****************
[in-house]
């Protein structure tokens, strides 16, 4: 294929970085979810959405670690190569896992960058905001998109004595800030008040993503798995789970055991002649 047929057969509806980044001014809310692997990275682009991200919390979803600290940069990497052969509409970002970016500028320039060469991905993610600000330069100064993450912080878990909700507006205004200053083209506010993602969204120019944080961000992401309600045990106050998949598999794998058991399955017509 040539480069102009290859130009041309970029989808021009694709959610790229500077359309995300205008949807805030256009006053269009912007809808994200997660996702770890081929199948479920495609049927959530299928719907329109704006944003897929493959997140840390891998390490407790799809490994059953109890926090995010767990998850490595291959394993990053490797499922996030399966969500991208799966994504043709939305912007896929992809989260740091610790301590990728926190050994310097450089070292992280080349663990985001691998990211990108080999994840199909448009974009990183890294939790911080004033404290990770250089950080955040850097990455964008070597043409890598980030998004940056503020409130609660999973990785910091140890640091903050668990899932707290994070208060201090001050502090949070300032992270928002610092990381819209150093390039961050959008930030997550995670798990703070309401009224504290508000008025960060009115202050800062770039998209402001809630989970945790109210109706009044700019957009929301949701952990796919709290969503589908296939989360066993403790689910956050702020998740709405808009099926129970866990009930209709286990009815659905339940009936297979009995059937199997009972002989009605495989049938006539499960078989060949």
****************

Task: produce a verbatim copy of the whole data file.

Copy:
[in-house]
């Protein structure tokens, strides 16, 4: 294929970085979810959405670690190569896992960058905001998109004595800030008040993503798995789970055991002649 047929057969509806980044001014809310692997990275682009991200919390979803600290940069990497052969509409970002970016500028320039060469991905993610600000330069100064993450912080878990909700507006205004200053083209506010993602969204120019944080961000992401309600045990106050998949598999794998058991399955017509 040539480069102009290859130009041309970029989808021009694709959610790229500077359309995300205008949807805030256009006053269009912007809808994200997660996702770890081929199948479920495609049927959530299928719907329109704006944003897929493959997140840390891998390490407790799809490994059953109890926090995010767990998850490595291959394993990053490797499922996030399966969500991208799966994504043709939305912007896929992809989260740091610790301590990728926190050994310097450089070292992280080349663990985001691998990211990108080999994840199909448009974009990183890294939790911080004033404290990770250089950080955040850097990455964008070597043409890598980030998004940056503020409130609660999973990785910091140890640091903050668990899932707290994070208060201090001050502090949070300032992270928002610092990381819209150093390039961050959008930030997550995670798990703070309401009224504290508000008025960060009115202050800062770039998209402001809630989970945790109210109706009044700019957009929301949701952990796919709290969503589908296939989360066993403790689910956050702020998740709405808009099926129970866990009930209709286990009815659905339940009936297979009995059937199997009972002989009605495989049938006539499960078989060949």